Contact Dawn Insanalli, director of Public Relations, at (914) 637-2726 or by e-mail to email@example.com.
By Jessica Morales
Ionian Staff Writer
With a generous accolade from the National Science Foundation, some Iona chemistry students are doing more than just learning from their science textbooks. At the end of May 2009, Iona College was awarded a three-year grant totaling $157,705 from the National Science Foundation that will allow some undergraduate and graduate chemistry students to greatly expand their work in a specific research project.
The research project is entitled Project Symphony. Each student is required to contribute his or her own part in trying to find the "Role of Surfactant in Monolayer-Directed Crystallization at the Liquid-Liquid Microdroplet Interface." Chemistry professor Dr. Sunghee Lee pitched this project to the foundation's chemistry division in Nov 2008. In order to receive the grant, Lee went through an application process. During this time, the grant committee looked at Lee's program and determined the intellectual merit and broad impact of the research project.
"This is tremendous," said Lee. "It's a mutual achievement for both the students and faculty, but the students are the ones who benefit most from this." Chemistry major Remon Bebawee is one of the active student researchers with Lee and is equally excited for this NSF grant.
"Being granted an NSF grant is monumental at a small institution like Iona College because it shows the world that we are capable of producing scientific advancements as well as showing the importance of our work in the scientific community." Project Symphony is already underway and the grant will help broaden and advance the research that has already been conducted.
Chemistry major Joseph Wiener is also involved in this research project. "Dr. Lee has created a once in a lifetime opportunity for undergraduate science majors to participate in independent research," said Wiener.
"With her hard work and dedication she makes the greatest effort to spread the word about the research that goes on in Room 12 in Cornelia Hall." Lee also explained how any kind of scientific research can run up a hefty bill, which is another reason for the department's excitement. The grant will be slowly spread throughout the three years, primarily for proper equipment, supplies and stipends for the students participating in the research.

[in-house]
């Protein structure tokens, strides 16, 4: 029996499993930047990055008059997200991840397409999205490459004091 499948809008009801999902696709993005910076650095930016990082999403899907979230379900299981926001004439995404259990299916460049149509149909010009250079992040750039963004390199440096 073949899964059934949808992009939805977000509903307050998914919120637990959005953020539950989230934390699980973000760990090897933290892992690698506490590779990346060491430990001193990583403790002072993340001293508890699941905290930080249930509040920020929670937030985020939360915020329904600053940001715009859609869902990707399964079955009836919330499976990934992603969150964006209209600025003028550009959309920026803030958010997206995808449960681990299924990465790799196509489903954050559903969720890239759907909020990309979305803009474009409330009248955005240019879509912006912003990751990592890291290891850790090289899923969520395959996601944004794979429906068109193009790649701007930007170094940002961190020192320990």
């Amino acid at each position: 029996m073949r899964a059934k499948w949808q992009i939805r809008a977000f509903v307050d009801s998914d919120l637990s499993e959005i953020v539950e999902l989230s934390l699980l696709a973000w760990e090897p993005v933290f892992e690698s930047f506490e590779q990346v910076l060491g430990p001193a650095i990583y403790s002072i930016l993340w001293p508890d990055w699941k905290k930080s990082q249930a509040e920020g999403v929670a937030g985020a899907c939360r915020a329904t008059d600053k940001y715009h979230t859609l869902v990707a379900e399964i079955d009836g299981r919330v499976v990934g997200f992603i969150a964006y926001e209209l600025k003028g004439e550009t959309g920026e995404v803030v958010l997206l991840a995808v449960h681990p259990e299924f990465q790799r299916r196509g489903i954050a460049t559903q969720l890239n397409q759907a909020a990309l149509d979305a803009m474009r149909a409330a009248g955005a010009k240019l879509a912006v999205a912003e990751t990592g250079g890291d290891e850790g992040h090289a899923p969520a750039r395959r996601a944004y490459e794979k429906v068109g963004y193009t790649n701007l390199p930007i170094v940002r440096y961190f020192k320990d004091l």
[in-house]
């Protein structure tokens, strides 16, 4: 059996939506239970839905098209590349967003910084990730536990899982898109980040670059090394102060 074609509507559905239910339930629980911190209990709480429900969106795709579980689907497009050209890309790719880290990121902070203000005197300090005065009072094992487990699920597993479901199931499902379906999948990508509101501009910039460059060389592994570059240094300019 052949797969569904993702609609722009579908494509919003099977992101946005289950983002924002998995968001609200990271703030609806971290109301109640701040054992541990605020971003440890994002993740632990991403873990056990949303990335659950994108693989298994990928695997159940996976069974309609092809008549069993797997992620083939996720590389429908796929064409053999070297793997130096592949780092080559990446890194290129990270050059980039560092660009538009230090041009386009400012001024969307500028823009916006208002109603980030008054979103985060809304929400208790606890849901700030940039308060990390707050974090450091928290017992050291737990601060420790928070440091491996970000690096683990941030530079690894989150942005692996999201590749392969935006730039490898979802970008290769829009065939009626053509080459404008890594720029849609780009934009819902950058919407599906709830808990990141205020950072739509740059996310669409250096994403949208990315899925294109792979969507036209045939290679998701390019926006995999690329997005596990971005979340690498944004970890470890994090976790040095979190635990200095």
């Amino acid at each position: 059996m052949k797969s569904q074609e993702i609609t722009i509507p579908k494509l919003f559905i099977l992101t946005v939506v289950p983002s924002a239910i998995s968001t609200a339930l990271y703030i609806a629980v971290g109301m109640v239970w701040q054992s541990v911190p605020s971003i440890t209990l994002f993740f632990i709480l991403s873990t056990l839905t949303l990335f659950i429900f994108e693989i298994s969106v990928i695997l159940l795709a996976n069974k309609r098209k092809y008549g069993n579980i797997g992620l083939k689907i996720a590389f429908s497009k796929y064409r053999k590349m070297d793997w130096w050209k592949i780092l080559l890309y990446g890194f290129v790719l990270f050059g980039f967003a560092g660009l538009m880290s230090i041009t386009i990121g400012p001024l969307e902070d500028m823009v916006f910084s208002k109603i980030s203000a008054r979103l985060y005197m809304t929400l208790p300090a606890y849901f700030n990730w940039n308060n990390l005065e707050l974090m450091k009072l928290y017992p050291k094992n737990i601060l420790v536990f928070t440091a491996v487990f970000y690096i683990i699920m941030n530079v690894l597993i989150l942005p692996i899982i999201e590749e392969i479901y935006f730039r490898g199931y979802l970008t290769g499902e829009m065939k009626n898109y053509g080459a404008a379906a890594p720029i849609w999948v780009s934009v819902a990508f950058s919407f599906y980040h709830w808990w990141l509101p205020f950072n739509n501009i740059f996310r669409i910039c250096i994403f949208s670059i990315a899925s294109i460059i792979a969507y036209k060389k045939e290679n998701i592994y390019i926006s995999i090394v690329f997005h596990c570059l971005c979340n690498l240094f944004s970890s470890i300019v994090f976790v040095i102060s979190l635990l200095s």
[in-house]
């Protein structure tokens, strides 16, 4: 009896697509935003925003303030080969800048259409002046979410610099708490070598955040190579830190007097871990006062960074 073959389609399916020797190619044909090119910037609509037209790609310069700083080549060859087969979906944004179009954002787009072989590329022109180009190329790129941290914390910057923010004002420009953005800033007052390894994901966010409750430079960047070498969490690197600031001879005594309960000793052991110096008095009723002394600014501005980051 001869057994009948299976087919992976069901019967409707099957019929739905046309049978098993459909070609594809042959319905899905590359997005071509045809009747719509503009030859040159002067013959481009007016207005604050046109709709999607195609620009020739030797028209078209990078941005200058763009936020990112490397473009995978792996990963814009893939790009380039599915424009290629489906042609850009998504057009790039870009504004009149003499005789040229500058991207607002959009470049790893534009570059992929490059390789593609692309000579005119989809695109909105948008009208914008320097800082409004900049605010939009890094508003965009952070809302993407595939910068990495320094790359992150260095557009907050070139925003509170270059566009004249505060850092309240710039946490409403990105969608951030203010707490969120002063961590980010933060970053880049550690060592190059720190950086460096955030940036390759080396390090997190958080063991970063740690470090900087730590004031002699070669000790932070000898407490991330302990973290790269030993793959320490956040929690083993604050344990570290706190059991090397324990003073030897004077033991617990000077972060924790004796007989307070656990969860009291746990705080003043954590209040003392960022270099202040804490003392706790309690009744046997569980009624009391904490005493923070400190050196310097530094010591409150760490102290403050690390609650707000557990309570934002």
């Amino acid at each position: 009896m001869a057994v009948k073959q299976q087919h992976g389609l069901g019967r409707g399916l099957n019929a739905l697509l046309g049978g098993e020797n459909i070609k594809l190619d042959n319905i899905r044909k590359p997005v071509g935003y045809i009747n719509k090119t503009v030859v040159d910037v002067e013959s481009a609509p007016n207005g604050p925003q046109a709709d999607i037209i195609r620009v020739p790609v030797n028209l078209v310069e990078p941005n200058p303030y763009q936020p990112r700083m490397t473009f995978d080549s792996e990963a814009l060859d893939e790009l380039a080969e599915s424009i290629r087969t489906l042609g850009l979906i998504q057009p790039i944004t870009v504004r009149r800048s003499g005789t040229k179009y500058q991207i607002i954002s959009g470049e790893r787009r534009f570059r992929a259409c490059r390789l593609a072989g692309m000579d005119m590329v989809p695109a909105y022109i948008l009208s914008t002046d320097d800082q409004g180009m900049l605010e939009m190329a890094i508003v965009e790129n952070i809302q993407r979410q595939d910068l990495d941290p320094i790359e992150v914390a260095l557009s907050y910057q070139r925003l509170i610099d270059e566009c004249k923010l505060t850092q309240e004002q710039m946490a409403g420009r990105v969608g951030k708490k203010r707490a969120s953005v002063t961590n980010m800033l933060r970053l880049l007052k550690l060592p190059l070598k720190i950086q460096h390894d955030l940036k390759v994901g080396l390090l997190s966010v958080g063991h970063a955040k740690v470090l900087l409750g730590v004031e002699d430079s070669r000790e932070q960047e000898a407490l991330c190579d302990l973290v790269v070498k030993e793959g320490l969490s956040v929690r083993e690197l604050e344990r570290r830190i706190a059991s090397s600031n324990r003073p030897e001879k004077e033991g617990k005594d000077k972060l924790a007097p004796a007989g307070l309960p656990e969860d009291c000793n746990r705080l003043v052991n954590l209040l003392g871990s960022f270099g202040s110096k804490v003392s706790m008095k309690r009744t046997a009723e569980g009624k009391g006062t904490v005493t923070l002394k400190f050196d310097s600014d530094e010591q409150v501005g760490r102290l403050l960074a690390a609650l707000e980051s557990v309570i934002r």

"Any science program is very expensive," said Lee. "You can't bargain when it comes to scientific equipment. Everything has to be top-notch and not secondhand." Chemistry major Loretta Geneviciute agrees with Lee in the importance of monetary support within scientific research.
"Funding is the most important part for research. One may have great ideas, but if there are no resources available those ideas remain mere dreams," said Geneviciute. "Many people may have misconceptions about chemicals and their costs; even simple chemicals are very expensive. Few ounces of a chemical substance may cost few hundred dollars." In addition to actually doing the research, another important aspect is spreading the word about the findings to show how vital this research is. A part of this grant will help fund trips for the students to travel and present their research to various peers within this field.
As Lee says, " There are many things a student can learn in a textbook, but a hands-on experience is something that will stay with them."
For questions or more information please contact:
Public Relations Office
Iona College, 715 North Avenue, New Rochelle, N.Y. 10801
Office: (914) 637-2726
Fax: (914) 637-2711
If you would like to submit information to the Public Relations Office for external publicity, please fill out the News Release Request Form. The deadline for event publicity is five weeks prior to the event.Form »